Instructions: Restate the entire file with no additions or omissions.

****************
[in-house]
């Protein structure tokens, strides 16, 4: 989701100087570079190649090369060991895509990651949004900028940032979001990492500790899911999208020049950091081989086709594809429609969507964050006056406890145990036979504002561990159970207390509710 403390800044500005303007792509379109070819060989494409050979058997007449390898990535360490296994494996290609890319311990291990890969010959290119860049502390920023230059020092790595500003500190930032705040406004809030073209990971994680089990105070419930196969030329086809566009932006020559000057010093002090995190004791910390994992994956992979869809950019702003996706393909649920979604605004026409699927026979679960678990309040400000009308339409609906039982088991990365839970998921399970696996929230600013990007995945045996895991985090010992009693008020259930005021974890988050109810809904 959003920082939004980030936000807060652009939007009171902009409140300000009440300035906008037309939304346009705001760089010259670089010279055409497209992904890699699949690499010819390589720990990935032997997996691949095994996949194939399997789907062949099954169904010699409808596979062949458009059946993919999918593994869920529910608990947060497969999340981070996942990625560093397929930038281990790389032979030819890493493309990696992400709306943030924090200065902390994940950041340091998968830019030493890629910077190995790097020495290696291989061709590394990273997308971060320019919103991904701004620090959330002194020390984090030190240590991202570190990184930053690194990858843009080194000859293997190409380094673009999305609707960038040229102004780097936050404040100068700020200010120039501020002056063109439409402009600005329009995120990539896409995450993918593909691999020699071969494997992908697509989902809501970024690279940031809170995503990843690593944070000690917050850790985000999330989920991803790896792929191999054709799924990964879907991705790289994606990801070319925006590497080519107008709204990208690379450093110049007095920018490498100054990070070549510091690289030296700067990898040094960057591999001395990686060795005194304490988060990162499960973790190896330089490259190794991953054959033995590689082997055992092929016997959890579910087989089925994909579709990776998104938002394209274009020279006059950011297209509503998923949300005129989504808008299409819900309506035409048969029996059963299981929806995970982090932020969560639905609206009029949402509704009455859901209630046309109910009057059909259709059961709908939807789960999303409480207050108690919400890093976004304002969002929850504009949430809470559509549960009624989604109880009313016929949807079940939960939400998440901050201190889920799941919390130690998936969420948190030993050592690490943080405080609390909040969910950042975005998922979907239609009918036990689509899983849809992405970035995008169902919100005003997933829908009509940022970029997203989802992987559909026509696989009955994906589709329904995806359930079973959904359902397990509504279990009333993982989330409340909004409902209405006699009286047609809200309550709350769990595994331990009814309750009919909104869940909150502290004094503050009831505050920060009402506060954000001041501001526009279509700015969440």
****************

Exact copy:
[in-house]
């Protein structure tokens, strides 16, 4: 989701100087570079190649090369060991895509990651949004900028940032979001990492500790899911999208020049950091081989086709594809429609969507964050006056406890145990036979504002561990159970207390509710 403390800044500005303007792509379109070819060989494409050979058997007449390898990535360490296994494996290609890319311990291990890969010959290119860049502390920023230059020092790595500003500190930032705040406004809030073209990971994680089990105070419930196969030329086809566009932006020559000057010093002090995190004791910390994992994956992979869809950019702003996706393909649920979604605004026409699927026979679960678990309040400000009308339409609906039982088991990365839970998921399970696996929230600013990007995945045996895991985090010992009693008020259930005021974890988050109810809904 959003920082939004980030936000807060652009939007009171902009409140300000009440300035906008037309939304346009705001760089010259670089010279055409497209992904890699699949690499010819390589720990990935032997997996691949095994996949194939399997789907062949099954169904010699409808596979062949458009059946993919999918593994869920529910608990947060497969999340981070996942990625560093397929930038281990790389032979030819890493493309990696992400709306943030924090200065902390994940950041340091998968830019030493890629910077190995790097020495290696291989061709590394990273997308971060320019919103991904701004620090959330002194020390984090030190240590991202570190990184930053690194990858843009080194000859293997190409380094673009999305609707960038040229102004780097936050404040100068700020200010120039501020002056063109439409402009600005329009995120990539896409995450993918593909691999020699071969494997992908697509989902809501970024690279940031809170995503990843690593944070000690917050850790985000999330989920991803790896792929191999054709799924990964879907991705790289994606990801070319925006590497080519107008709204990208690379450093110049007095920018490498100054990070070549510091690289030296700067990898040094960057591999001395990686060795005194304490988060990162499960973790190896330089490259190794991953054959033995590689082997055992092929016997959890579910087989089925994909579709990776998104938002394209274009020279006059950011297209509503998923949300005129989504808008299409819900309506035409048969029996059963299981929806995970982090932020969560639905609206009029949402509704009455859901209630046309109910009057059909259709059961709908939807789960999303409480207050108690919400890093976004304002969002929850504009949430809470559509549960009624989604109880009313016929949807079940939960939400998440901050201190889920799941919390130690998936969420948190030993050592690490943080405080609390909040969910950042975005998922979907239609009918036990689509899983849809992405970035995008169902919100005003997933829908009509940022970029997203989802992987559909026509696989009955994906589709329904995806359930079973959904359902397990509504279990009333993982989330409340909004409902209405006699009286047609809200309550709350769990595994331990009814309750009919909104869940909150502290004094503050009831505050920060009402506060954000001041501001526009279509700015969440």